Staff Publications

Staff Publications

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    'Staff publications' is the digital repository of Wageningen University & Research

    'Staff publications' contains references to publications authored by Wageningen University staff from 1976 onward.

    Publications authored by the staff of the Research Institutes are available from 1995 onwards.

    Full text documents are added when available. The database is updated daily and currently holds about 240,000 items, of which 72,000 in open access.

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Record number 429882
Title Performance of safety management systems in Spanish food service establishments in view of their context characteristics
Author(s) Luning, P.A.; Chinchilla, A.C.; Jacxsens, L.; Kirezieva, K.K.; Rovira, J.
Source Food Control 30 (2013)1. - ISSN 0956-7135 - p. 331 - 340.
DOI http://dx.doi.org/10.1016/j.foodcont.2012.06.040
Department(s) Product Design and Quality Management Group
VLAG
Publication type Refereed Article in a scientific journal
Publication year 2013
Keyword(s) critical control point - foodborne disease outbreaks - techno-managerial approach - microbiological quality - hazard analysis - processing plants - catering industry - french fries - haccp - implementation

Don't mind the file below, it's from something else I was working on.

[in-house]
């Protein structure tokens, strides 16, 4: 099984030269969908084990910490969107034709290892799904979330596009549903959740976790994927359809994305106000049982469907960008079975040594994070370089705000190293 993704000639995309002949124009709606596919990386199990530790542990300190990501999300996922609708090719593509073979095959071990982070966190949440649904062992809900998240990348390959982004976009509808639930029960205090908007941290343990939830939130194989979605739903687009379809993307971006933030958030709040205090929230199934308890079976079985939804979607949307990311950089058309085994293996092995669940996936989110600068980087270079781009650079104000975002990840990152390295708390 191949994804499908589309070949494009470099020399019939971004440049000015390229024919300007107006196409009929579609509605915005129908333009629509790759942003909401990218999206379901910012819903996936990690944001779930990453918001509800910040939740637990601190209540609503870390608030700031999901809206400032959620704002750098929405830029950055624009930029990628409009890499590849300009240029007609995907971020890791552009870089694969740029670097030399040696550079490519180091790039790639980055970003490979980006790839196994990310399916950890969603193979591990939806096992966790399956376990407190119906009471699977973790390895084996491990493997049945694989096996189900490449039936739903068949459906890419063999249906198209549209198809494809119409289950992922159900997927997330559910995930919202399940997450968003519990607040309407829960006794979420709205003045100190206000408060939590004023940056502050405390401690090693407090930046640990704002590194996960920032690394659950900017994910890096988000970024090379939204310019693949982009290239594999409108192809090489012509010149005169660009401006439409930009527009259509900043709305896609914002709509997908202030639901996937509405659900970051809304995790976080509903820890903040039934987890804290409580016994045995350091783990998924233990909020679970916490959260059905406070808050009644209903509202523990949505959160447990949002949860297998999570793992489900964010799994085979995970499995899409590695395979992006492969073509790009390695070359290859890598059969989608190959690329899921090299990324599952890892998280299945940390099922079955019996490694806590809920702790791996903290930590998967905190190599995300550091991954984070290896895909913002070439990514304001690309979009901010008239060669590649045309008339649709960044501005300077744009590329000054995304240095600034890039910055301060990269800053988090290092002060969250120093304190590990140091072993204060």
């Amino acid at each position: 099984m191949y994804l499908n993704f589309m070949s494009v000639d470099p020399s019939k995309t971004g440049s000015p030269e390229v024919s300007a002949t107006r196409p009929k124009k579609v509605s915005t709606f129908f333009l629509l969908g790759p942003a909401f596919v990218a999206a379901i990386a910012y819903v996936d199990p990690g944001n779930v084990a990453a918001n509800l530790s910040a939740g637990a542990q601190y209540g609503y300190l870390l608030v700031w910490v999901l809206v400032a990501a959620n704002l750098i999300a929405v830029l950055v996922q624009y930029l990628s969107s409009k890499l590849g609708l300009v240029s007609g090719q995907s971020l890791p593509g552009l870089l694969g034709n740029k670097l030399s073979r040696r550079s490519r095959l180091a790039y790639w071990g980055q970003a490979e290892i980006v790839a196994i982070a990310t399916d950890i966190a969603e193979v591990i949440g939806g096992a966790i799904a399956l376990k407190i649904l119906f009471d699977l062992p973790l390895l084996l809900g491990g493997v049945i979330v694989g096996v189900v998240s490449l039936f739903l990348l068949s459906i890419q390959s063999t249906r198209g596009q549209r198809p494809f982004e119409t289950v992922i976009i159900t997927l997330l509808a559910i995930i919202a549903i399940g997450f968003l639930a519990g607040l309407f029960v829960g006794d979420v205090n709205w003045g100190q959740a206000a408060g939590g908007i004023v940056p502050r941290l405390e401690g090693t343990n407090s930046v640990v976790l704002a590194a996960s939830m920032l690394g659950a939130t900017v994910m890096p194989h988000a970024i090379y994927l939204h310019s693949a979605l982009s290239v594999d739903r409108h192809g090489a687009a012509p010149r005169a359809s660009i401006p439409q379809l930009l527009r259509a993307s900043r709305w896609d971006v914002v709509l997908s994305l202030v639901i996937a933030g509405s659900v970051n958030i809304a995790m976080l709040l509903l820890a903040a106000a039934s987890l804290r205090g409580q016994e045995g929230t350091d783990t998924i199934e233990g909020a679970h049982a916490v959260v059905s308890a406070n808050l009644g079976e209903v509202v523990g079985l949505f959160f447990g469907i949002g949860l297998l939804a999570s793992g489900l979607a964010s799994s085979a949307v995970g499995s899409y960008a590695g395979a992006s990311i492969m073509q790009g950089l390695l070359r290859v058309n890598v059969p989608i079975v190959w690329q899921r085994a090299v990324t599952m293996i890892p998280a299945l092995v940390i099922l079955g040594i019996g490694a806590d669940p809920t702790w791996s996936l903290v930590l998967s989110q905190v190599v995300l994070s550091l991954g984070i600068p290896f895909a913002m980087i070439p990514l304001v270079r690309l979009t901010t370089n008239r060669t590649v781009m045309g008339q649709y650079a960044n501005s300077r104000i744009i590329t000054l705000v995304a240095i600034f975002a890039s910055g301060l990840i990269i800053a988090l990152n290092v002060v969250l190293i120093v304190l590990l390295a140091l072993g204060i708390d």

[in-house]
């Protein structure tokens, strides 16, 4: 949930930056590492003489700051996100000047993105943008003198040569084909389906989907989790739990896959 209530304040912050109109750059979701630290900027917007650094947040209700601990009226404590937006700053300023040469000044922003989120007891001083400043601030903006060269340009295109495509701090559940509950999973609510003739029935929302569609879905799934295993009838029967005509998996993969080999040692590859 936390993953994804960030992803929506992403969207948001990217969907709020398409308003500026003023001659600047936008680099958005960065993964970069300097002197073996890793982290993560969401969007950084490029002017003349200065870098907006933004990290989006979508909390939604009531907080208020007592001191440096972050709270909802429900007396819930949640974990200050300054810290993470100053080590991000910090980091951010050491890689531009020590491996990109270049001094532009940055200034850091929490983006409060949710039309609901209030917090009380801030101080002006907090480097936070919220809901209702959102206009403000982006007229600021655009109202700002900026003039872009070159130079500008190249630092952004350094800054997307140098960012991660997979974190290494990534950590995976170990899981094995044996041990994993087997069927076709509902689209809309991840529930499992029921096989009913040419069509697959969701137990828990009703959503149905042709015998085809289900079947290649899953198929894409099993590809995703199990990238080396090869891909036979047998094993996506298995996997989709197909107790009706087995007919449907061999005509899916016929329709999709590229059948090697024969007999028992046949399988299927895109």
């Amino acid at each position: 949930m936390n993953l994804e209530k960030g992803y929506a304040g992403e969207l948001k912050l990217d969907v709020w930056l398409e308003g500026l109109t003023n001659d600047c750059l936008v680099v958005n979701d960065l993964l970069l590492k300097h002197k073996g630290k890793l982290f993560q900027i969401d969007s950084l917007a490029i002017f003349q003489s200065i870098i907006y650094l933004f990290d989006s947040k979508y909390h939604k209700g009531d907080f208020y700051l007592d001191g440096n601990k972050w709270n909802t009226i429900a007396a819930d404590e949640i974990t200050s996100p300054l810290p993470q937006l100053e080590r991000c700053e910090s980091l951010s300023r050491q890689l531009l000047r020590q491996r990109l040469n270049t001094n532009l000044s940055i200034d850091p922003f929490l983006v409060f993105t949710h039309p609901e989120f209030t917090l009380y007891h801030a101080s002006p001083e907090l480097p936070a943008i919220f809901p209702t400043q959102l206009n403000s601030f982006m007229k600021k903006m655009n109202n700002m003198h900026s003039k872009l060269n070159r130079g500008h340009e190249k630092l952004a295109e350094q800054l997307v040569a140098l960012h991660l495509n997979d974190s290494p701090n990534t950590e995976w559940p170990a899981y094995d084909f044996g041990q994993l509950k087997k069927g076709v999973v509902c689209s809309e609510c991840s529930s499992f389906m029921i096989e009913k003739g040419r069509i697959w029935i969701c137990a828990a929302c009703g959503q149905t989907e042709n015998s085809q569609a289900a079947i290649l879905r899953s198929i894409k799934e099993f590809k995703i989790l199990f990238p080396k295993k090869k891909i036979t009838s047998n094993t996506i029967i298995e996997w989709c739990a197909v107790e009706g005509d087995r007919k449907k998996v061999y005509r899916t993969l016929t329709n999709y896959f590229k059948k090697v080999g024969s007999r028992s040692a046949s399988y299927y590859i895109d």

Abstract Food service establishments (FSE) operate under restricted technological and organisational circumstances, making them susceptible to food safety problems as reported frequently. Aim of this study was to get insight in Food Safety Management System (FSMS) performance in different types of FSE in view of their context characteristics. Assessment of fifty Spanish FSE indicated that all work with high-risk products and processes, are at a vulnerable chain position, provide different organisational support, and adapted differently their FSMS to their high-risk context. Hierarchical cluster analysis showed four clusters of FSE differing in organisational characteristics and FSMS activity levels. The largest cluster, including all small restaurants, showed lowest FSMS performance levels and limited organisational support, i.e. lack of safety expertise/support, restricted requirements on operator competences, limited training, restricted employee involvement, and no formalisation. Overall, they apparently did not use sector guidelines or any expert knowledge to design their FSMS. However, some crucial control measures (like cooling and cooking) performed at an average level; they use professional equipment with known capability with only sometimes unstable performance. Only a small cluster of FSE provided supportive organisational conditions and their systems perform at an average to advanced level. They invested in best available equipment, some tested and adapted to their circumstances, and acquired expertise support to design and independently evaluate their system. FSE with insufficient organisational conditions suffer both a risky context and low activity levels of control and assurance activities, which increases the risk of insufficient safety of meals served. The insights of this study could support food authorities to target their attention to specific groups of FSE and enhance supporting activities.
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